“I would say this is kind of the grey area we’re in right now,” Jerry Peck of the Community Bankers Association of Illinois told the Senate Financial Institutions Committee, as reported by the Times. “This is still illegal federally.” The bill, known as Senate Bill 2023, is co-sponsored by Senator Toi Hutchinson and Michael Frerichs, state treasurer. Frerichs testified to the Committee that “there haven’t been wholesale raids of banks doing business with legal entities in their states, but these people are conservative by nature. They’re worried that could happen, and what that would mean for the overall concerns of their banks.” He added that “some have found a financial institution – a bank or credit union – that will accept deposits, allow them to write checks, but some have not, and they’re operating out of cash, putting all their money into safes and handling payroll with duffel bags full of cash, which we think is dangerous. That’s the problem this legislation is looking to solve.”

Moving down under, in Australia, Reuters reported the country’s new budget has earmarked an additional $550 million (in Australian dollars) to enhance regulatory efforts focused on the financial services sector. Treasurer Josh Frydenberg said over the weekend that the funds will be allocated with $400 million Australian dollars slated for the Australian Securities and Investments Commission, with the remaining tally to be given to the Australian Prudential Regulation Authority over the next four years.

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Our data and analytics team has developed a number of creative methodologies and frameworks that measure and benchmark the innovation that’s reshaping the payments and commerce ecosystem. Check out our March 2019 AML/KYC Tracker Report 

Apple Debuts Apple Card, A Virtual (And Physical) Credit Card

And so a tech giant gets into the credit card game.

And not just any tech giant – it’s Apple, the company whose payment services were touted (by at least some) as a credit card killer.

News came Monday (March 25) that Apple – specifically, through its payments service Apple Pay – has launched the Apple Care credit card.

As reported, the company said users sign up for the card through their iPhone, can get approval through the device and can begin using the card immediately. The card is stored in the company’s Wallet application, and can keep users informed of transactions and minimum payments due, while helping them track spending habits.

Beyond the virtual card, CNET reported, the company is also rolling out Apple Card as a physical, titanium card, launching in partnership with Goldman Sachs and Mastercard (which will be responsible for payments processing).

In a Monday statement, Mastercard’s President of North America Craig Vosburg said the card is one for “our digital era,” and that at the core of the new Apple offering lies Mastercard’s token and M Chip technologies, which store the card on digital devices without exposing sensitive data. “Mastercard brought token services to Apple Pay in 2014, and late last year announced its strategy to enable token services on all cards by 2020,” according to the statement.

Among other virtual card features announced by Mastercard are cashback rewards of 2 percent, which are paid out each day the card is used for transactions. For the physical card, the cash back rate is 1 percent.

The company has said there are no late fees, international fees or penalty interest rates. There are also no credit card numbers, required signatures or CVV codes, according to The Verge – as that information is already stored in the Wallet app.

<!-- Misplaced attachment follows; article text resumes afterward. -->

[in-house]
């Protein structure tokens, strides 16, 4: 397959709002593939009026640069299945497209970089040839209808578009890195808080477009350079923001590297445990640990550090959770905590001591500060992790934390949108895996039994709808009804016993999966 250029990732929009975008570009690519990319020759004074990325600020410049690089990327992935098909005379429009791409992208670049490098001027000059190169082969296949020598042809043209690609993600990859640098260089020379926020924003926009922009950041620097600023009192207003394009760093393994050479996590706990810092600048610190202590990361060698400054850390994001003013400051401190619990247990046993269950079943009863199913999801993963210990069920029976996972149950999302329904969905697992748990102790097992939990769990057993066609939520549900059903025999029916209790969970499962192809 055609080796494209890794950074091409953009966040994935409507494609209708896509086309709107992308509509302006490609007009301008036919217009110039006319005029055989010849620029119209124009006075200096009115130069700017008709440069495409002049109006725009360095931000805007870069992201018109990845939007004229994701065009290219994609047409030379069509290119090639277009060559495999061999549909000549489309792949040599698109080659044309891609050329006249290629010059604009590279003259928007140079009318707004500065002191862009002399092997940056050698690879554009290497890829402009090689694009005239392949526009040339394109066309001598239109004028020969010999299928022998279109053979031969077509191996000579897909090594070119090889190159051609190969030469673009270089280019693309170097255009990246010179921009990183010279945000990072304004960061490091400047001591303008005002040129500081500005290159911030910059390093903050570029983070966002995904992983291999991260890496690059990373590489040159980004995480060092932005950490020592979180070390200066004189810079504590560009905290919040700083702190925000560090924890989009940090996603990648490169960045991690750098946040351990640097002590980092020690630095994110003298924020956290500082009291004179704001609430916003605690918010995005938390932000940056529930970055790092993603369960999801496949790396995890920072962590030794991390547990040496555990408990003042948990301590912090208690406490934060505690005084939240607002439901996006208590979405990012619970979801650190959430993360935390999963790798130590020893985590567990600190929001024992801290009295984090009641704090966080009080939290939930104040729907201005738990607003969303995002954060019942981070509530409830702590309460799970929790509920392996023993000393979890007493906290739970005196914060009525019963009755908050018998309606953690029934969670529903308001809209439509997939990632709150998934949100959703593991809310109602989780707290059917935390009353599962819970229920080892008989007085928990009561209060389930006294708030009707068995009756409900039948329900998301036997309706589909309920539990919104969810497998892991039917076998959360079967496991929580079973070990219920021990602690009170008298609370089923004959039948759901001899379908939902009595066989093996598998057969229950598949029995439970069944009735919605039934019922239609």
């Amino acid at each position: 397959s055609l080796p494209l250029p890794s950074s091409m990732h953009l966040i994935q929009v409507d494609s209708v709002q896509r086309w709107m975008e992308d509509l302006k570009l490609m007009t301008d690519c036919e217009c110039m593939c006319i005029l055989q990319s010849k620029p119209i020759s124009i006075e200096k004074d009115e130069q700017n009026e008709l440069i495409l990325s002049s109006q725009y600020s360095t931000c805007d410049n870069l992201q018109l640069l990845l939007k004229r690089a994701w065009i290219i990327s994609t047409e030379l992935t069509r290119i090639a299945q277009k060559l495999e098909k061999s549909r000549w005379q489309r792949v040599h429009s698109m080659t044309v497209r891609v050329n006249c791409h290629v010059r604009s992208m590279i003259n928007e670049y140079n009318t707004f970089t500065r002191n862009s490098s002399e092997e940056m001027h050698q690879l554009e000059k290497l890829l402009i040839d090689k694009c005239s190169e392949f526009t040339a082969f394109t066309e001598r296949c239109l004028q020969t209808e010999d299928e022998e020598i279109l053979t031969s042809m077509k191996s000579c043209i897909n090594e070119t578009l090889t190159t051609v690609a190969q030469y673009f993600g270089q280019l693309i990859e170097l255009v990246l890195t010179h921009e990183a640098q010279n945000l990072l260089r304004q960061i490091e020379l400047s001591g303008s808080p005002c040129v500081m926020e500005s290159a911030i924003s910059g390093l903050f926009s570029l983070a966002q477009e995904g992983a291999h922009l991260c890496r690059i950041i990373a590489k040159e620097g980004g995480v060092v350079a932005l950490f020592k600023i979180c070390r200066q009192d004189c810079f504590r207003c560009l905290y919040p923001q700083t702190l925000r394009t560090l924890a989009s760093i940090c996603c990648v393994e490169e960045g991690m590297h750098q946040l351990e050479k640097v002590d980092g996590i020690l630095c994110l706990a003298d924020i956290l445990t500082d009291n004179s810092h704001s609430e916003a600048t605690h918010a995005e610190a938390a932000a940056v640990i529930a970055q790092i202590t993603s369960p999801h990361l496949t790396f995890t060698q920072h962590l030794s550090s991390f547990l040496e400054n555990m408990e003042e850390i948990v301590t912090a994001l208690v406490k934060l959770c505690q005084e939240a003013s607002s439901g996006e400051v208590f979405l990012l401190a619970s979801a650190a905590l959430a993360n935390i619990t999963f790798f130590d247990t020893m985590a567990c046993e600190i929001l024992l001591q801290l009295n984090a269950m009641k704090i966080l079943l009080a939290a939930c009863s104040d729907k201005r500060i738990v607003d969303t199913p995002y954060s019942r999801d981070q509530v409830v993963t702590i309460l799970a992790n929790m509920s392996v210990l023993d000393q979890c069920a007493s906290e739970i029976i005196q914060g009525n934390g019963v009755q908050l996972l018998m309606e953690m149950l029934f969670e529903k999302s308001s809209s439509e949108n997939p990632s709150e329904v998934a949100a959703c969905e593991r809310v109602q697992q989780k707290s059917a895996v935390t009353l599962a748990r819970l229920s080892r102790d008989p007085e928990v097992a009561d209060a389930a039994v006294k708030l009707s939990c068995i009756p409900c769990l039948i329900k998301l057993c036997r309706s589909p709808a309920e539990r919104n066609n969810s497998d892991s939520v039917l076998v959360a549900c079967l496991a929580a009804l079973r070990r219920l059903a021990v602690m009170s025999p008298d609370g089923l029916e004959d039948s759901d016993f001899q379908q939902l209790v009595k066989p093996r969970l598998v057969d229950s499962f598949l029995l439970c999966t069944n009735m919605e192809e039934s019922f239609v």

Said CEO Tim Cook at an announcement heralding the card, “while we all need them, there are things about the credit card experience that could be so much better.” The launch comes, notably, after Apple Pay did not show quite the adoption rate some observers had expected. CNET pointed to the PYMNTS stats showing that fewer than a third of iPhone owners have used the services once or more.

The cross-ties with Goldman come after reports earlier this month that Goldman would look to continue its push toward making inroads with a broader audience beyond wealthy and corporate clients.

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Our data and analytics team has developed a number of creative methodologies and frameworks that measure and benchmark the innovation that’s reshaping the payments and commerce ecosystem. Check out our March 2019 AML/KYC Tracker Report 

WEX Continues M&A Strategy With EG Fuel Card Takeover

After posting better-than-expected fourth-quarter earnings results, commercial payments firm WEX announced plans to acquire the fuel card assets of EG Group, Go Fuel Card.

In a press release on Monday (March 25), WEX said it will acquire Go Fuel Card, the fuel card operations of the European fuel station EG Group. The unit, based in the Netherlands, will broaden WEX’s fleet payments operations across Europe. Go Fuel Card has a presence in the Netherlands, France, Belgium and Luxembourg, servicing smaller businesses and large enterprises.

“The addition of the Go Fuel Card business will strengthen our position in Europe by expanding our footprint in attractive markets and broadening our card acceptance through an independent, proprietary card network,” said WEX President of Global Fleet Scott Phillips in a statement. “I am also extremely excited about the opportunity to partner with EG Group to expand our fleet business throughout EG locations in the U.S., Europe and Australia. This is an attractive business that projects further reductions to our sensitivity for retail fuel prices, while providing us a strong pathway for organic growth and value creation over time.”